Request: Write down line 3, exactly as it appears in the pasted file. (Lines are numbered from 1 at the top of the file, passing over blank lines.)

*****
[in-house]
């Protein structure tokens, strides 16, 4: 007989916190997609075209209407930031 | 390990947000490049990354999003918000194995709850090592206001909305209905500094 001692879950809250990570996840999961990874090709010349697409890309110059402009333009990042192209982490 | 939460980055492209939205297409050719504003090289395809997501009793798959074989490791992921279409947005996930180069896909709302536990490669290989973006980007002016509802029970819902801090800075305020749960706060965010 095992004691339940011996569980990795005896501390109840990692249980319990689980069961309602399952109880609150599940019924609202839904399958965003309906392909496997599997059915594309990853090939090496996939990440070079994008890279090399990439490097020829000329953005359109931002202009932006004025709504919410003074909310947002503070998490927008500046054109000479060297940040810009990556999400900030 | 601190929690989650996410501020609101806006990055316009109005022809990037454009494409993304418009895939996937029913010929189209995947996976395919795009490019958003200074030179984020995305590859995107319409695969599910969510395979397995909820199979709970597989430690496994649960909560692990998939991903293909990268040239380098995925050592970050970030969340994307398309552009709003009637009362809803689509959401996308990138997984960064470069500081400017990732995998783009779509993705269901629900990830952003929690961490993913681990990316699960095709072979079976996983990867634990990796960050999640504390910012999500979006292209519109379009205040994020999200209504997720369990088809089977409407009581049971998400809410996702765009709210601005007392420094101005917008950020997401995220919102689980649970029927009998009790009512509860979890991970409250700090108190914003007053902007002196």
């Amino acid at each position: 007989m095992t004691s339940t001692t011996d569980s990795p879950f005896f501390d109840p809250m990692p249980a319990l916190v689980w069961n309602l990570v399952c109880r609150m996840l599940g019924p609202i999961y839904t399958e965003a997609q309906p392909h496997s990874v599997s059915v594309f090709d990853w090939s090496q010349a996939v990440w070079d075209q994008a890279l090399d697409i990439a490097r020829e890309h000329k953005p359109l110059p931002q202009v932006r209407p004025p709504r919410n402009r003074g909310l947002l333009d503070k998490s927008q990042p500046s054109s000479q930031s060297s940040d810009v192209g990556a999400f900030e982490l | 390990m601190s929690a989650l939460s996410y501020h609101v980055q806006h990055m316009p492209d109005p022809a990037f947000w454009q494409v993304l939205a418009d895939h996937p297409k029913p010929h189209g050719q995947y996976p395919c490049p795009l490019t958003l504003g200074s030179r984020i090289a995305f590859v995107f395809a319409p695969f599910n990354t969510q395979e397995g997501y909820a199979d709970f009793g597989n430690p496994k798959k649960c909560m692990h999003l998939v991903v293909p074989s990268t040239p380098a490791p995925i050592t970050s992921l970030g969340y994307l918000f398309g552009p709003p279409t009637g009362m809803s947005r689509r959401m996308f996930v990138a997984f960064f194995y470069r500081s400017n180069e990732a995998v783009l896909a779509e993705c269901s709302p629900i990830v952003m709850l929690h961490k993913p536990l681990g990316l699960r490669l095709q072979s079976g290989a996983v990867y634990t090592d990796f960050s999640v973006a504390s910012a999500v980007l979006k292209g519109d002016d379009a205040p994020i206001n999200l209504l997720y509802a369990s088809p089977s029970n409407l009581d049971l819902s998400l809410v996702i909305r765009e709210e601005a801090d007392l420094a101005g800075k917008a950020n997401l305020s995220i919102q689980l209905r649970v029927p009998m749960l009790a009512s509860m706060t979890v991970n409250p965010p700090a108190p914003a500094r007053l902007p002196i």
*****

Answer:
């Amino acid at each position: 007989m095992t004691s339940t001692t011996d569980s990795p879950f005896f501390d109840p809250m990692p249980a319990l916190v689980w069961n309602l990570v399952c109880r609150m996840l599940g019924p609202i999961y839904t399958e965003a997609q309906p392909h496997s990874v599997s059915v594309f090709d990853w090939s090496q010349a996939v990440w070079d075209q994008a890279l090399d697409i990439a490097r020829e890309h000329k953005p359109l110059p931002q202009v932006r209407p004025p709504r919410n402009r003074g909310l947002l333009d503070k998490s927008q990042p500046s054109s000479q930031s060297s940040d810009v192209g990556a999400f900030e982490l | 390990m601190s929690a989650l939460s996410y501020h609101v980055q806006h990055m316009p492209d109005p022809a990037f947000w454009q494409v993304l939205a418009d895939h996937p297409k029913p010929h189209g050719q995947y996976p395919c490049p795009l490019t958003l504003g200074s030179r984020i090289a995305f590859v995107f395809a319409p695969f599910n990354t969510q395979e397995g997501y909820a199979d709970f009793g597989n430690p496994k798959k649960c909560m692990h999003l998939v991903v293909p074989s990268t040239p380098a490791p995925i050592t970050s992921l970030g969340y994307l918000f398309g552009p709003p279409t009637g009362m809803s947005r689509r959401m996308f996930v990138a997984f960064f194995y470069r500081s400017n180069e990732a995998v783009l896909a779509e993705c269901s709302p629900i990830v952003m709850l929690h961490k993913p536990l681990g990316l699960r490669l095709q072979s079976g290989a996983v990867y634990t090592d990796f960050s999640v973006a504390s910012a999500v980007l979006k292209g519109d002016d379009a205040p994020i206001n999200l209504l997720y509802a369990s088809p089977s029970n409407l009581d049971l819902s998400l809410v996702i909305r765009e709210e601005a801090d007392l420094a101005g800075k917008a950020n997401l305020s995220i919102q689980l209905r649970v029927p009998m749960l009790a009512s509860m706060t979890v991970n409250p965010p700090a108190p914003a500094r007053l902007p002196i």